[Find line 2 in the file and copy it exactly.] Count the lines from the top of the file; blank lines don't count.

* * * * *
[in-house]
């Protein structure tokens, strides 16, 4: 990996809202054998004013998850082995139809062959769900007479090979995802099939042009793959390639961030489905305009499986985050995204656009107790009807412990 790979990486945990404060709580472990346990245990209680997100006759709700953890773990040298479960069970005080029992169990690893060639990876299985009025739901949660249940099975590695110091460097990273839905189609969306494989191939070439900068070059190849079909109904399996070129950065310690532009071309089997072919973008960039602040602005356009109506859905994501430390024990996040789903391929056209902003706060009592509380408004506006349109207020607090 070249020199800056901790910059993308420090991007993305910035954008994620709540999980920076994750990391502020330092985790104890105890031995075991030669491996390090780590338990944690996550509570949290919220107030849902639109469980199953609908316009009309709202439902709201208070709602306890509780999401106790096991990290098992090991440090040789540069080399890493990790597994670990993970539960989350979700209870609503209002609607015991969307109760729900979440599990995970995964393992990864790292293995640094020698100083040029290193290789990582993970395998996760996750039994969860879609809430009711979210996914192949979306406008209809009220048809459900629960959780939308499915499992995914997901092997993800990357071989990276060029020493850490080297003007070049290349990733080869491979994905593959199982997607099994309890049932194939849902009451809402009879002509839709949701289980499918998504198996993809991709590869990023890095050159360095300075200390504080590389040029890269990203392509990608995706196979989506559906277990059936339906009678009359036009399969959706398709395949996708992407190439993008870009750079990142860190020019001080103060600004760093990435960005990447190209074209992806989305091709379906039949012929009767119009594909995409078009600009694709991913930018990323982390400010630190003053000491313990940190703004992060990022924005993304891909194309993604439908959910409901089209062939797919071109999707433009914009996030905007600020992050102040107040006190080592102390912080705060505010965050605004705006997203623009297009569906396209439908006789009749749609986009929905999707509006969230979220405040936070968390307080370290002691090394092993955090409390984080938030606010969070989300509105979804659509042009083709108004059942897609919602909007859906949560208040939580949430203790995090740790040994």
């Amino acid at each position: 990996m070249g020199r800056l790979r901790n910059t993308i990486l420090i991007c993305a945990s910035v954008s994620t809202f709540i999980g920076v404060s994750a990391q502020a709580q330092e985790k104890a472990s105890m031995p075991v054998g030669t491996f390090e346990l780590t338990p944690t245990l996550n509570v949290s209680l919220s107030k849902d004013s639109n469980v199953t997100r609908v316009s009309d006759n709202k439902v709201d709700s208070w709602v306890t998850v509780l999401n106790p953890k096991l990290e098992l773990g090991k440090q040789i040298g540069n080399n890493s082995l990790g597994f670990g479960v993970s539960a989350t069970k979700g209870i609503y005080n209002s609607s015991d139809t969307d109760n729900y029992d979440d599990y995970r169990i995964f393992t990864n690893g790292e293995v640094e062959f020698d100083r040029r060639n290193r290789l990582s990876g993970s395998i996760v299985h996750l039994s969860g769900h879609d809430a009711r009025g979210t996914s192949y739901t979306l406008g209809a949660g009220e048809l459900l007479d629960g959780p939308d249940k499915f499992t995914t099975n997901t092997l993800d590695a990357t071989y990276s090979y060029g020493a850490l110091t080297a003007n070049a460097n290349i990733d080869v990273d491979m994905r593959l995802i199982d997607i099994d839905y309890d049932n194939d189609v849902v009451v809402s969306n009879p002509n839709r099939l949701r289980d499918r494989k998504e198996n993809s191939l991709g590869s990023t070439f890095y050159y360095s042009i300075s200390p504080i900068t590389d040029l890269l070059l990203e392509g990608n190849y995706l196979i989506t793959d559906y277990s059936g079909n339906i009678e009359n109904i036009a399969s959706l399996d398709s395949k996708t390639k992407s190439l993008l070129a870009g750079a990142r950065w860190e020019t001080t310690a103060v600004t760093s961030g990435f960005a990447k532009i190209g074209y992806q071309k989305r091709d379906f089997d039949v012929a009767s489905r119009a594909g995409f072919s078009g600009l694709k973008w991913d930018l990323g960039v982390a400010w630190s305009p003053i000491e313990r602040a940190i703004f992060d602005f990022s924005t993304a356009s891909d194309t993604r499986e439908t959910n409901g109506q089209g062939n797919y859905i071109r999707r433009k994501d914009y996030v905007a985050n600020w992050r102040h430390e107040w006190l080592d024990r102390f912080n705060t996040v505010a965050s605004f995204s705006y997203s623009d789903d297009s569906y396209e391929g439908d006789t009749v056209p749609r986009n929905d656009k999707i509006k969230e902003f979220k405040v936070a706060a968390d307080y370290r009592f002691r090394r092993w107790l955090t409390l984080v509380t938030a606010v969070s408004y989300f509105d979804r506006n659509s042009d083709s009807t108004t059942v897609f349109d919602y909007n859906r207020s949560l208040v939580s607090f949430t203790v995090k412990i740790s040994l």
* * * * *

């Protein structure tokens, strides 16, 4: 990996809202054998004013998850082995139809062959769900007479090979995802099939042009793959390639961030489905305009499986985050995204656009107790009807412990 790979990486945990404060709580472990346990245990209680997100006759709700953890773990040298479960069970005080029992169990690893060639990876299985009025739901949660249940099975590695110091460097990273839905189609969306494989191939070439900068070059190849079909109904399996070129950065310690532009071309089997072919973008960039602040602005356009109506859905994501430390024990996040789903391929056209902003706060009592509380408004506006349109207020607090 070249020199800056901790910059993308420090991007993305910035954008994620709540999980920076994750990391502020330092985790104890105890031995075991030669491996390090780590338990944690996550509570949290919220107030849902639109469980199953609908316009009309709202439902709201208070709602306890509780999401106790096991990290098992090991440090040789540069080399890493990790597994670990993970539960989350979700209870609503209002609607015991969307109760729900979440599990995970995964393992990864790292293995640094020698100083040029290193290789990582993970395998996760996750039994969860879609809430009711979210996914192949979306406008209809009220048809459900629960959780939308499915499992995914997901092997993800990357071989990276060029020493850490080297003007070049290349990733080869491979994905593959199982997607099994309890049932194939849902009451809402009879002509839709949701289980499918998504198996993809991709590869990023890095050159360095300075200390504080590389040029890269990203392509990608995706196979989506559906277990059936339906009678009359036009399969959706398709395949996708992407190439993008870009750079990142860190020019001080103060600004760093990435960005990447190209074209992806989305091709379906039949012929009767119009594909995409078009600009694709991913930018990323982390400010630190003053000491313990940190703004992060990022924005993304891909194309993604439908959910409901089209062939797919071109999707433009914009996030905007600020992050102040107040006190080592102390912080705060505010965050605004705006997203623009297009569906396209439908006789009749749609986009929905999707509006969230979220405040936070968390307080370290002691090394092993955090409390984080938030606010969070989300509105979804659509042009083709108004059942897609919602909007859906949560208040939580949430203790995090740790040994």